April 26, 2020
Broken yet not beaten
Broken but not defeated could be used to describe Van Buren, Maine native Lyn Michaud. He could have pulled away from the sport he loved. Few would blame him if he did. Afterall, his sport almost took his life. This is his story after the crash at West Thompson Lake in August 1989.
Follow along as this determined young man recounts the battle after the crash in Connecticut. Though he could no longer be a driver as a result of the crash, Michaud continued as an owner/mechanic.
Michaud remarked about his race injuries, “Yeah, I say these things don’t happen often, but they do. They certainly do happen.”
Pointing to his right arm he said, “This arm was broken in five places. I still have a plate of steel in here. They never took it back out. The crash broke my collar-bone which severed an artery, the subclavian artery, so I was bleeding internally, I was puffing up. They didn’t know where, actually.”
“During the ride, the helicopter ride – I was Life Flighted, I think they said they gave me 15 units of blood because it was coming out as fast as they could put it in.”
“My right lung was punctured. I forget what else; it was a big!”
“But then I come out of it, recovered, but kind of stayed with the sport and just got other guys to drive for me,” recalled Michaud whose recovery at the UMass Medical Center in Worcester lasted three weeks. He was unable to go to work for six months. He was employed by his father, Ron, who owned S.J. Michaud & Son, a third-generation business. Some younger people may remember the name THe Ski Shop which was changed shortly before his father retired in the late 1980’s.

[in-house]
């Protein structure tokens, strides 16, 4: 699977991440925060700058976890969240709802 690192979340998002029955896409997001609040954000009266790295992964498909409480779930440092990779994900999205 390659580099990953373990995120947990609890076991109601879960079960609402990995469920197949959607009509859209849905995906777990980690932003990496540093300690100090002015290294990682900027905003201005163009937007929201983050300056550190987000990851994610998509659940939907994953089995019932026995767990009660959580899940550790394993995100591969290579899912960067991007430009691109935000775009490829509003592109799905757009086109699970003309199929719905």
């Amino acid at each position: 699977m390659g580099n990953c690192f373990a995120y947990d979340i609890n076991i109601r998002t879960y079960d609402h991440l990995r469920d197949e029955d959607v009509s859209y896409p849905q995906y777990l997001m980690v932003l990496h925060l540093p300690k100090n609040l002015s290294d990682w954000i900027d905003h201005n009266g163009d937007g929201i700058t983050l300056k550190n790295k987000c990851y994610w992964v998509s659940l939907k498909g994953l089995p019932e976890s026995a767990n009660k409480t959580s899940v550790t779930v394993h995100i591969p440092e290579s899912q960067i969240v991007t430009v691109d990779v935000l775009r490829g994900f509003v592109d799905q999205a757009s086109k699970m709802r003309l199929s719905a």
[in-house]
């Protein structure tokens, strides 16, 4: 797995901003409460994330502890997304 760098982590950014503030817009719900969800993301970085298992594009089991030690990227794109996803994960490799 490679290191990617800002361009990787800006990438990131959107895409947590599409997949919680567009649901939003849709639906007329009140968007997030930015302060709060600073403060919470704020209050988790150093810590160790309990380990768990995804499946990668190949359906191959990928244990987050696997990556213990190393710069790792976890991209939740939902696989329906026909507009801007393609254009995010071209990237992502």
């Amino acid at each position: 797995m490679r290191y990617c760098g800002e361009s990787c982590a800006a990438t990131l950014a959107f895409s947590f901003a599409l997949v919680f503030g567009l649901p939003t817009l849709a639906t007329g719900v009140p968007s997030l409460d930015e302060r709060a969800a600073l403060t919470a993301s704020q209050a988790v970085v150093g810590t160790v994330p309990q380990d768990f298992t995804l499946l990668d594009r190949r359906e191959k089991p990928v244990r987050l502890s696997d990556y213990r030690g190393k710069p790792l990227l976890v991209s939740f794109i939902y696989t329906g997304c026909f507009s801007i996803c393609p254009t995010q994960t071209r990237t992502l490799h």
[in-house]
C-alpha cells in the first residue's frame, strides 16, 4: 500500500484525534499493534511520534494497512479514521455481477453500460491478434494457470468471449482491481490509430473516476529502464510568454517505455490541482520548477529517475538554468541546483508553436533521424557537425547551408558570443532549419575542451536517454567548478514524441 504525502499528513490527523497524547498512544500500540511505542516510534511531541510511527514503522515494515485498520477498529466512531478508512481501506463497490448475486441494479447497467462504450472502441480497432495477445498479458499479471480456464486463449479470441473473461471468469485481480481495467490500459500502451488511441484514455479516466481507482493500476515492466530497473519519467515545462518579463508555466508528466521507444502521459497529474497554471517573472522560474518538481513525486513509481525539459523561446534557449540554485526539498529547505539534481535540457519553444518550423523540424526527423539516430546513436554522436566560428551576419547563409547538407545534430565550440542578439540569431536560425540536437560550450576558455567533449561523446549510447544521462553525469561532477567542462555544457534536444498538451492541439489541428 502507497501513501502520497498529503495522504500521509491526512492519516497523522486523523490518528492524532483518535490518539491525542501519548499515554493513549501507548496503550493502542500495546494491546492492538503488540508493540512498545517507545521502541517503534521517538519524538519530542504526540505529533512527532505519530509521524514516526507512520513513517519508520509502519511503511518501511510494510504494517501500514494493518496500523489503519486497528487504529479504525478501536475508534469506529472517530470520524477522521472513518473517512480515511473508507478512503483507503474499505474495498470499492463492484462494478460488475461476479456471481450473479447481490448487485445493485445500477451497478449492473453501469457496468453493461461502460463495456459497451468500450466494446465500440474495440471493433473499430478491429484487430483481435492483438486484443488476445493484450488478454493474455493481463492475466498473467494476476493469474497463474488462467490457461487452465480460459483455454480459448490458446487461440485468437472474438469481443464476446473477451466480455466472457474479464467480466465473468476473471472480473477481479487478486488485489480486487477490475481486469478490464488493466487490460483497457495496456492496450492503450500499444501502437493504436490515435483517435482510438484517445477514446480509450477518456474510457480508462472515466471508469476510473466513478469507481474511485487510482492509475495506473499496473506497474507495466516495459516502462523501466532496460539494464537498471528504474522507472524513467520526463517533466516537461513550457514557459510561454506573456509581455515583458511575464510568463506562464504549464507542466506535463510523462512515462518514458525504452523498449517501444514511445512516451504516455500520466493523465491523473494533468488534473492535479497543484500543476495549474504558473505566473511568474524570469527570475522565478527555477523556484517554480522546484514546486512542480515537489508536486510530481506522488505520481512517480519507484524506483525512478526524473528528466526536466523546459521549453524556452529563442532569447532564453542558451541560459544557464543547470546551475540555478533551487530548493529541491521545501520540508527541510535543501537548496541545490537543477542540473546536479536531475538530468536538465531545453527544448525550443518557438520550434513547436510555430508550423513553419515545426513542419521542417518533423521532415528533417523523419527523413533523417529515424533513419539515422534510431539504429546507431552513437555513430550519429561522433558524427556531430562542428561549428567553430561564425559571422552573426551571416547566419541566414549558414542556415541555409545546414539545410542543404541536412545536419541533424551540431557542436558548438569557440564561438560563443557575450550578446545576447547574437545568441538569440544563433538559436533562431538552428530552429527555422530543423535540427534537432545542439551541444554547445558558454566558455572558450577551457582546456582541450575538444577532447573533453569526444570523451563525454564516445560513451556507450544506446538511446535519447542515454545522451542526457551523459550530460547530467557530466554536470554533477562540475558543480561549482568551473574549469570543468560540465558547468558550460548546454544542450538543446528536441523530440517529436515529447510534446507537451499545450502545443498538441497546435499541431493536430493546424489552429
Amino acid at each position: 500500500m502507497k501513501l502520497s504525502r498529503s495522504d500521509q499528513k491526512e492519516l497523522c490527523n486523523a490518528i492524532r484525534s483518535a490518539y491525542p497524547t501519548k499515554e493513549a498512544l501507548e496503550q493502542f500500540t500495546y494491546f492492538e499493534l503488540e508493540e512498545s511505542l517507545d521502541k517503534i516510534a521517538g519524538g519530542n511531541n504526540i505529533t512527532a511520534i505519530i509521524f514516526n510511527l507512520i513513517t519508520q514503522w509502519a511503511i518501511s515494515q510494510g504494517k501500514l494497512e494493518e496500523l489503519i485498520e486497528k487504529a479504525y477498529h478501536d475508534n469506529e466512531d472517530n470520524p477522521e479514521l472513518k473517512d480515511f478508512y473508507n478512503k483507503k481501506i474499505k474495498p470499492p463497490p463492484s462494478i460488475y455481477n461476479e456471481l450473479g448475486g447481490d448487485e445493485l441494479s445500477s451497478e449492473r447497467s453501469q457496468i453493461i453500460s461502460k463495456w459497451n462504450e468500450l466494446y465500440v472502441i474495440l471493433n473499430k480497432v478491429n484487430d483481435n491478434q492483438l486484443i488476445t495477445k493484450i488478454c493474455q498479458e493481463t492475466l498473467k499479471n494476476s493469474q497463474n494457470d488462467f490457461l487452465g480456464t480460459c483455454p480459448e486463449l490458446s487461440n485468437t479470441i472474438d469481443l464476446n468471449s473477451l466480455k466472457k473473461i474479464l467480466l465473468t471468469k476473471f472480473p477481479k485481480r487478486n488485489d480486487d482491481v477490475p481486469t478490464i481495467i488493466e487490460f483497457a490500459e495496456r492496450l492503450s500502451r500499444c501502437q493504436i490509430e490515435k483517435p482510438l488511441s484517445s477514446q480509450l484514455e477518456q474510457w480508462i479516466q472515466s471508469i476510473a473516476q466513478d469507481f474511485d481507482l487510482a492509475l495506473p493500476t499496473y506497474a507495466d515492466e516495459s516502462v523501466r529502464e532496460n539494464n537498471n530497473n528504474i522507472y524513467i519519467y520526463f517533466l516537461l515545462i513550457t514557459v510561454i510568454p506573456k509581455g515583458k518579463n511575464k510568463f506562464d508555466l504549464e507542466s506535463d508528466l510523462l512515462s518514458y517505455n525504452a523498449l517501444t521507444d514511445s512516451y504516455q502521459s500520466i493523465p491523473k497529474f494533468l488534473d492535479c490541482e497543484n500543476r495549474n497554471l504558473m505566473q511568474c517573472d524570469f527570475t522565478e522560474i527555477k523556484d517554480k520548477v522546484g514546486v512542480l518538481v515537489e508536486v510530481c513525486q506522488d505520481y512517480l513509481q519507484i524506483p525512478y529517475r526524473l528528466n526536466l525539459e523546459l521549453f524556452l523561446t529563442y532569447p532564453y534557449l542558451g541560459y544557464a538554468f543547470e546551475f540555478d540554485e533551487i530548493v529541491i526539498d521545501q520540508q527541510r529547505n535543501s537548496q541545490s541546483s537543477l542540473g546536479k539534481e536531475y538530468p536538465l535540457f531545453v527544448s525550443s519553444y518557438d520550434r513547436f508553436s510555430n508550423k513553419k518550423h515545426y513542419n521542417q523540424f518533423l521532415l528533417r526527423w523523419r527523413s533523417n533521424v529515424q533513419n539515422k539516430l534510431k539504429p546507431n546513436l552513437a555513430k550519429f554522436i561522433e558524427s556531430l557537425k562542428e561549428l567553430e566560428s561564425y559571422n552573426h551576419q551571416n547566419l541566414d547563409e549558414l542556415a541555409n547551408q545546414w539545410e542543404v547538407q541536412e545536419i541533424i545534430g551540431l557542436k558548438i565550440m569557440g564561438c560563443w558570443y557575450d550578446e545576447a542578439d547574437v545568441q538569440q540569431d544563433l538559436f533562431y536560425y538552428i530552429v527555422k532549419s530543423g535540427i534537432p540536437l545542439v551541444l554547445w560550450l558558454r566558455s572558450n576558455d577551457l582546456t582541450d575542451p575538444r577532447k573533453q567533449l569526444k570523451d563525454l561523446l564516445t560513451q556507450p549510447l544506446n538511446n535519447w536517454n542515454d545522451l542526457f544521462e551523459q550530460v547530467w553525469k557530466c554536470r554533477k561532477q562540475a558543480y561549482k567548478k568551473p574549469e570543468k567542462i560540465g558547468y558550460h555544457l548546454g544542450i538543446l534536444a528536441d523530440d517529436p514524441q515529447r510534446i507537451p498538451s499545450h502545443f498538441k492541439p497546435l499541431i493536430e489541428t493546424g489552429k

“The reason I returned (to hydroplane racing) was basically for the love of the sport and being around all the people and great friends I made over the years. I just wanted to say involved.”
“There’s no rivalries, everybody is friends with everybody and anybody will just jump to help at any given moment, I mean, if you’re on the beach and you can’t start, the clock is ticking down, five guys will rush in and just start doing things to get you out on that water.”
“And people lend parts to each other, and the people you know are just real and genuine. Guys go with their wives and kids and will drive a motor home to the race. They will stay in the pit area and make a weekend out of it. It’s a very family oriented.”
“I became an owner and owner-mechanic. The guys loved to step in and drive because that was an easy race for them, nothing to maintain. Go to a race, and then leave it all behind after the races.”
The Lock Haven surprise, a pleasant one at the right time
Shortly after Labor Day 1989, one month after his near fatal accident at West Thompson Lake, Michaud got a $1000 check from the Lock Haven Regatta in Lock Haven, Pennsylvania. The $1000 represented what the winner of the “Cooler Bobbing” race would have been awarded.